Such was the boy’s first experience with Church. It may take a month, or a year, or a decade, but that boy’s only opportunity to grow into manhood as a real man begins with a series of necessary events. He may leave and not come back to a Church service for several years. Or he may never come our way again. But if he is to ever become a man and not just a big adult male the following experiences are needed in his life:




Manhood, real manhood, has to do with being fitted for eternity. I know that many a boy looks around and sees a fireman, or a police officer, or a soldier, or a construction worker, or a basketball player, and decides he wants to be like that guy. And that’s fine, so far as it goes. But such a vision doesn’t go nearly far enough. Many a firemen, many a cop, many a soldier, many a construction worker, many a professional athlete, and other admirable occupations, are held by guys who despite their looks, their skills, and their seeming bravery, are unsuited for eternity. The Lord Jesus Christ once told the most prominent of the Jewish Bible teachers that, despite his great successes, he was unsuited for heaven. That meant, when he died he would go straight to Hell. In John 3.3-7 the Lord Jesus Christ told Nicodemus that he was unqualified to see the kingdom of God, unqualified to enter the kingdom of God in his present spiritual condition, and that he had to be born again:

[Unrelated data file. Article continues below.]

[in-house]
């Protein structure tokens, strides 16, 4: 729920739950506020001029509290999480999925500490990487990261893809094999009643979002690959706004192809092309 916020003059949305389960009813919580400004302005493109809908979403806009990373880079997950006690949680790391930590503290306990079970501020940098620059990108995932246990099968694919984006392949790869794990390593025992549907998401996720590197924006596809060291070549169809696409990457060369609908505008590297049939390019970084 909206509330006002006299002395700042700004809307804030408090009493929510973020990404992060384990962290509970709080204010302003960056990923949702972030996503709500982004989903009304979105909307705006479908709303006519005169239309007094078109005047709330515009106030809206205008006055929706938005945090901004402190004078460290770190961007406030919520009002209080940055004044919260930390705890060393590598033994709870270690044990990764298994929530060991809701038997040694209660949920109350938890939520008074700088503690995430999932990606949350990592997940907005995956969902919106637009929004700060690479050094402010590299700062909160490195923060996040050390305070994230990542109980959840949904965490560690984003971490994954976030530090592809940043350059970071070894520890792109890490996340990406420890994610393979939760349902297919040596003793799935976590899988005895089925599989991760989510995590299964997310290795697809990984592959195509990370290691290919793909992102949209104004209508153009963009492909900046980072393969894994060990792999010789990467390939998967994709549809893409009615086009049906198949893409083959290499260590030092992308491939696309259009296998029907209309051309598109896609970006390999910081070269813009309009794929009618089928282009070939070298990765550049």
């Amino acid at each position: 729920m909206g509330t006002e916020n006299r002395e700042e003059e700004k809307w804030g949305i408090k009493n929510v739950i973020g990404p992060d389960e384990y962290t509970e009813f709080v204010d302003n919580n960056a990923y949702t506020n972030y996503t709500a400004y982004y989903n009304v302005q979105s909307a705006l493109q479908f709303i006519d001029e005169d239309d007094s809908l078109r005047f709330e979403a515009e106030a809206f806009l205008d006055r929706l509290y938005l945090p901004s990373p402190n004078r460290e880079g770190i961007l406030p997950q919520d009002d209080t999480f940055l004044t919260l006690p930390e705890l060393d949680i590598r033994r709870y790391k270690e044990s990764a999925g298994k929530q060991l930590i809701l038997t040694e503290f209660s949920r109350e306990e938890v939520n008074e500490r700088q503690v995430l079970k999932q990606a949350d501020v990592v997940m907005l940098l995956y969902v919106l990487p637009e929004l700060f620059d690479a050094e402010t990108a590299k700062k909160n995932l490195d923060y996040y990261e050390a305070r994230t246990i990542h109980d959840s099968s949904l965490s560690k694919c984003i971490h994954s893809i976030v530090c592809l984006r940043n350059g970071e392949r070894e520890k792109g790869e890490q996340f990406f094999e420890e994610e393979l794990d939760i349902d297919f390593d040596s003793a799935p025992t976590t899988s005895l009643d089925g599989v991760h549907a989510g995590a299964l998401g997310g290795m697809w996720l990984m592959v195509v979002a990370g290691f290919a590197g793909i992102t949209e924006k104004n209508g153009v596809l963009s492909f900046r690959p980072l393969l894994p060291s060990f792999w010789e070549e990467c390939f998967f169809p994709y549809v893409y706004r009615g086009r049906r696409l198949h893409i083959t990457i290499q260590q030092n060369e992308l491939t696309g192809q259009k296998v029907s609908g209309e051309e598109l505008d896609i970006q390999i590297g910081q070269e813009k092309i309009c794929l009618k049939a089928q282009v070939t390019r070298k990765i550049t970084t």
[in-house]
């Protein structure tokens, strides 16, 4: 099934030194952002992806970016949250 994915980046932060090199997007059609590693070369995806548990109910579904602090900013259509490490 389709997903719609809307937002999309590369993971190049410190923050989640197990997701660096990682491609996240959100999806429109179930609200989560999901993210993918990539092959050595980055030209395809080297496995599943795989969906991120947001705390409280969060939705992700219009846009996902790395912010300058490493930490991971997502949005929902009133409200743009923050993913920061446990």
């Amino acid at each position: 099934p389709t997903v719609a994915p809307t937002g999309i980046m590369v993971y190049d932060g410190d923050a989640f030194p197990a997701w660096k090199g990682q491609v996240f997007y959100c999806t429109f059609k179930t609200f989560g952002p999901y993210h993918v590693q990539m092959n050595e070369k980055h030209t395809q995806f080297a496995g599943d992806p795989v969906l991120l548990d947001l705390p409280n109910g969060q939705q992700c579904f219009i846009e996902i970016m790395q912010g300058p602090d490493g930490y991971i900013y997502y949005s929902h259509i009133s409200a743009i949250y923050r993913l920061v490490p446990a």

3      Jesus answered and said unto him, Verily, verily, I say unto thee, Except a man be born again, he cannot see the kingdom of God.

4      Nicodemus saith unto him, How can a man be born when he is old? can he enter the second time into his mother’s womb, and be born?

5      Jesus answered, Verily, verily, I say unto thee, Except a man be born of water and of the Spirit, he cannot enter into the kingdom of God.

6      That which is born of the flesh is flesh; and that which is born of the Spirit is spirit.

7      Marvel not that I said unto thee, Ye must be born again.


What was necessary for Nicodemus is necessary for everyone. No one can see, much less gain access to, God’s heaven in the next life unless he is, unless you are, born again.